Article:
I’ve been thinking about it for some time, But until now, I haven’t acted on my impulses. Now that I’ve tried it, I’m not sure I’ll go back to my old ways.
I’m talking about the rice cooker.
Seems as if I’m a perfect candidate for a rice cooker. According to Helen Chen, founder of Helen’s Asian Kitchen, cookbook author and culinary educator, the rice cooker is a necessary tool for anyone who prepares rice. “Essentially, it breaks down to those who eat rice and those who don’t,” she says. And, I (and the family) eat rice.
I don’t think I am alone.
According to Lotus Foods, in the U.S., the average person in the U.S. consumes only 25 pounds of rice a year, with about four pounds of that attributed to the rice used form brewing American beer. But, Americans eat twice as much rice as they did ten years ago.
With the popularity of many Asian cuisines, and the healthful nature of rice, consumers are adding rice to their menus,, and even experimenting with something a bit more exotic than white rice. Here in the U.S., consumption of rice is moving away from being simply a side dish.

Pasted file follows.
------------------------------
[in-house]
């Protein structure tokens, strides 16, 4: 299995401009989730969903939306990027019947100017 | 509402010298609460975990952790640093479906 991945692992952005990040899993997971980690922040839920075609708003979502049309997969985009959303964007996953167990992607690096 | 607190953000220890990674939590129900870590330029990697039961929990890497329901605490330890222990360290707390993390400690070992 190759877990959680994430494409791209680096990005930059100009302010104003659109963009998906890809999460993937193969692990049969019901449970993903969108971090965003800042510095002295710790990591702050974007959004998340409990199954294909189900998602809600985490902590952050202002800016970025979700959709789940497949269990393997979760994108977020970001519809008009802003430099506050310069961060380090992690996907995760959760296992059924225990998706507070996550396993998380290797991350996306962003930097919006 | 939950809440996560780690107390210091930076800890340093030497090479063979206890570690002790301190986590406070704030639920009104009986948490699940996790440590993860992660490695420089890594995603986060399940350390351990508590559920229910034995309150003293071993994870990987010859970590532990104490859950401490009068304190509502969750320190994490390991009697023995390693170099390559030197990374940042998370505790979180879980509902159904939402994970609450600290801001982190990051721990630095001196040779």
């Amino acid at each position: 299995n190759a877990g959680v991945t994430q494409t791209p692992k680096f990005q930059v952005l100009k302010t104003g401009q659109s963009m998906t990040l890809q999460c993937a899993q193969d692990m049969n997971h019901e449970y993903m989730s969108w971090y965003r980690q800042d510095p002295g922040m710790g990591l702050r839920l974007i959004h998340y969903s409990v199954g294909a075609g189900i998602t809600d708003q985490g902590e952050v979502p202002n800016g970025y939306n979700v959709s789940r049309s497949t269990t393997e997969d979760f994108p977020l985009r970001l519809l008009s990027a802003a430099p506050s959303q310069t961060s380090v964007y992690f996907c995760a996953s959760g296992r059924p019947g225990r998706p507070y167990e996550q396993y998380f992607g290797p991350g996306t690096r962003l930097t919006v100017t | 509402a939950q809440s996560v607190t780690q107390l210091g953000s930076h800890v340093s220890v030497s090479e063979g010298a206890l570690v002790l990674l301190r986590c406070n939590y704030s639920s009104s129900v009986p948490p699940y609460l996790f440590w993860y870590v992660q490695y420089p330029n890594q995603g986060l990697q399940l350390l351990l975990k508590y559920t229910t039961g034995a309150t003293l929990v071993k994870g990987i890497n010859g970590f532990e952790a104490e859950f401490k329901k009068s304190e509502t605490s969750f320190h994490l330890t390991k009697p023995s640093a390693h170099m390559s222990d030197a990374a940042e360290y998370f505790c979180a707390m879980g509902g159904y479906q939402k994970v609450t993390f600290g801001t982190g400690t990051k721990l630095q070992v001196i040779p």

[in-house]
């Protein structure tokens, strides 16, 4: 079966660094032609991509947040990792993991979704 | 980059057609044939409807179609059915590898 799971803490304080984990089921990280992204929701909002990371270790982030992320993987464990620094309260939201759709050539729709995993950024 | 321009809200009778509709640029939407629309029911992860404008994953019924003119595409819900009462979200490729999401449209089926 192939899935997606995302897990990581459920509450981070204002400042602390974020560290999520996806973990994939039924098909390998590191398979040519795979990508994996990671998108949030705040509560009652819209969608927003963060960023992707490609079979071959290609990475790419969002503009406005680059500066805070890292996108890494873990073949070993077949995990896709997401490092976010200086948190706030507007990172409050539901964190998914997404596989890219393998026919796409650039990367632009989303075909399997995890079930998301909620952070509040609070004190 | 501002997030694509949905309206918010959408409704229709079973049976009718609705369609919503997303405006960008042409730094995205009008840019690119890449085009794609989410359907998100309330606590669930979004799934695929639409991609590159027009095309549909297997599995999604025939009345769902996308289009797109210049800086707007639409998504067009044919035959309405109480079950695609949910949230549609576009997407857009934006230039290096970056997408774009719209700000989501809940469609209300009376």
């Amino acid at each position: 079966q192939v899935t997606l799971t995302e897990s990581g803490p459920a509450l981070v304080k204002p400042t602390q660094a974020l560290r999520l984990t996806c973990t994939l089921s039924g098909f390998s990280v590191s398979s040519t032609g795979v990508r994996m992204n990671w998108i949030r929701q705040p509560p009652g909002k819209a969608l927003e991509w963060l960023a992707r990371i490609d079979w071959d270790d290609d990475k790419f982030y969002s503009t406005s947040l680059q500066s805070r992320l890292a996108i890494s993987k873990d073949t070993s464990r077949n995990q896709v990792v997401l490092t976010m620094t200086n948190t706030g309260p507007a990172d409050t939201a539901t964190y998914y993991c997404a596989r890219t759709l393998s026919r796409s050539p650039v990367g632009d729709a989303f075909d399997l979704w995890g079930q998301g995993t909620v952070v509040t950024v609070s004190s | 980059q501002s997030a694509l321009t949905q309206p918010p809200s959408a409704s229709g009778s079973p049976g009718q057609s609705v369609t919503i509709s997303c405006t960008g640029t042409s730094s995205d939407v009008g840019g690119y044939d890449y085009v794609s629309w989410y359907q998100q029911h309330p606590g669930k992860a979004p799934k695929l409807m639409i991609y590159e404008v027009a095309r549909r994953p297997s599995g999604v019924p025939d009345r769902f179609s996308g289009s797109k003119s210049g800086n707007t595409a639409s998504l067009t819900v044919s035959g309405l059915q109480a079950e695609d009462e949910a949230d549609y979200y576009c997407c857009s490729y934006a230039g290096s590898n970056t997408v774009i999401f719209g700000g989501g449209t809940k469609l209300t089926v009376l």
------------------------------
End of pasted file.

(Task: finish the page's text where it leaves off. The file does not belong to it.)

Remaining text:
There are literally thousands of varieties of rice, and luckily for us, the choices available to us on the store shelves and in the bulk section are expanding. We have been intrigued by the variety, and have even changed our rice consumption patterns.
In recent times, I have for the most part phased out using white rice as most of our meals, replacing with more healthful brown rice variety, including a brown jasmine. At times, I’ve experimented with the more exotic Bhutanese Red Rice.
Regardless of the type of rice I make, I always wonder how it will turn out. Sure, there are instructions on the back of the packaging, but I know that doesn’t always work. (And, Chen points out that the measurements just aren’t correct). Sometimes the rice turns out to be a bit undercooked, a bit too mushy, and on occasion, burned. Now, I’m not saying that my inability to cook rice properly is so frequent that I have to run out and buy Minute Rice to ensure success, but as simple as rice preparation sounds, it does have its nuances – and, you have to readily available to tend to it. (Perhaps my multi-tasking while cooking rice has a bit to do with my inconsistency).